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Nanotechnology: A Promising Targeted Drug Delivery System for Brain Tumours and Alzheimer's Disease
, Mohammad Amjad Kamal,

Nanotechnology is the process of modulating shape and size at the nanoscale to design and manufacture structures, devices, and systems. Nanotechnology's prospective breakthroughs are incredible, and some cannot even be comprehended right now. The blood-brain barrier, which is a prominent physiological barrier in the brain, limits the adequate elimination of malignant cells by preventing the concentration of therapeutic drugs at the target tissue. Nanotechnology has sparked interest in recent years as a way to solve these issues and improve drug delivery. Inorganic and organic nanomaterials were found to be beneficial for bioimaging approaches and controlled drug delivery systems. Brain cancer (BC) and Alzheimer’s disease (AD) are two of the prominent disorders of the brain. Even though the pathophysiology and pathways for both disorders are different, nanotechnology with common features can deliver drugs over the BBB, advancing the treatment of both disorders. This innovative technology could provide a foundation for combining diagnostics, treatments, and delivery of targeted drugs to the tumour site, with further supervising the response, by designing and delivering materials by employing atomic and molecular elements. There is currently limited treatment for Alzheimer's disease, and reversing further progression is difficult. Recently, various nanocarriers have been investigated to improve the bioavailability and efficacy of many AD treatment drugs. Nanotechnology-assisted drugs can penetrate the BBB and reach the target tissue. However, further research is required in this field, to ensure the safety and efficacy of drug-loaded nanoparticles. The application of nanotechnology in the diagnosis and treatment of brain tumours and Alzheimer's disease is briefly discussed in this review.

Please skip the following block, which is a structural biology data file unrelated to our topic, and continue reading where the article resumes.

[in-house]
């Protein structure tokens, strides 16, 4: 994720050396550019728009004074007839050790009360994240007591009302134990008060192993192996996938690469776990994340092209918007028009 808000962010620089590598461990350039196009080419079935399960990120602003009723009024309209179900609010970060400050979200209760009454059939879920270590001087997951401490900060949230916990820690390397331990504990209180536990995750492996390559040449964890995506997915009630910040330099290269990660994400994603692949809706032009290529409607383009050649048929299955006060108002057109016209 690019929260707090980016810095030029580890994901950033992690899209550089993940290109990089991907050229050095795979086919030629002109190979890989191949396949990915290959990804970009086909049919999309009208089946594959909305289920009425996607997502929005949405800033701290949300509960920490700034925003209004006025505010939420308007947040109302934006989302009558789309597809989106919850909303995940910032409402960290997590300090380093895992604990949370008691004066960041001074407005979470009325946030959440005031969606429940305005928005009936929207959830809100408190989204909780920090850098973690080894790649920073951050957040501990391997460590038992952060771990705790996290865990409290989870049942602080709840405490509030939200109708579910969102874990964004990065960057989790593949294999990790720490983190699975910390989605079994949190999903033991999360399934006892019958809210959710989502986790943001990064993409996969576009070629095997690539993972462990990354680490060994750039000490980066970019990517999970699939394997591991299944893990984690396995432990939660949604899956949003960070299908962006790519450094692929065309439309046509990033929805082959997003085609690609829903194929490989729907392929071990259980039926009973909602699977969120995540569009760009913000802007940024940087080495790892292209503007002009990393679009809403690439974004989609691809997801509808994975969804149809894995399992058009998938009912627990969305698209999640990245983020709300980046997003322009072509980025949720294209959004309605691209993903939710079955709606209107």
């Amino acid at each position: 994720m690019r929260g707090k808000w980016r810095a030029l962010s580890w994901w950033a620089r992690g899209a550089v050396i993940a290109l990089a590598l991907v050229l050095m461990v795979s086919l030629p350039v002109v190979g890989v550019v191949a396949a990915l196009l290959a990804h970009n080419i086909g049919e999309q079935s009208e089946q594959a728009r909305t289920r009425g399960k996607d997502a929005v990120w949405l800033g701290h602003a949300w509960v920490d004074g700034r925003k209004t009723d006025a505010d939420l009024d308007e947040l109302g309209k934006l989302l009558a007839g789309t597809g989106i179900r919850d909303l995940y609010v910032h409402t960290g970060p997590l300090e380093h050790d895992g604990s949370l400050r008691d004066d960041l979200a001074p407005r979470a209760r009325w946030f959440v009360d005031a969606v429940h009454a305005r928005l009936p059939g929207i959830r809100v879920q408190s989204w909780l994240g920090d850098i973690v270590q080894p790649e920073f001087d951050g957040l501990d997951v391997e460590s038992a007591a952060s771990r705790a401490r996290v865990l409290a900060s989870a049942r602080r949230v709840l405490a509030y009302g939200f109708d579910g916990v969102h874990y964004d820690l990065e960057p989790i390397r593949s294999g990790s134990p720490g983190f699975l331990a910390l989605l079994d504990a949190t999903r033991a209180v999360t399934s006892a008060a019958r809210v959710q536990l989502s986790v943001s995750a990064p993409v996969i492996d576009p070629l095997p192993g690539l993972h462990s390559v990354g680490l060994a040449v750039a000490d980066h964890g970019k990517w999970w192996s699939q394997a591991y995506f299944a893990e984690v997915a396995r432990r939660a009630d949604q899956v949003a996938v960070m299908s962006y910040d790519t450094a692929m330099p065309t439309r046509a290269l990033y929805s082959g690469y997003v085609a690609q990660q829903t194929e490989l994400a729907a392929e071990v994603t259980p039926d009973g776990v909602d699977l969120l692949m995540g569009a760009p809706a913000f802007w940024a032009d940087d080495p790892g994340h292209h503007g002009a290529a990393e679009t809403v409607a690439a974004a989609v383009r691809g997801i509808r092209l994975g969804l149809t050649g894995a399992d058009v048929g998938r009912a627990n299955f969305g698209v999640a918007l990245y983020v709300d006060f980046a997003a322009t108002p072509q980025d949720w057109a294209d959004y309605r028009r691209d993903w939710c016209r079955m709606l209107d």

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Journal or Conference Name
Current Medicinal Chemistry
Publication Year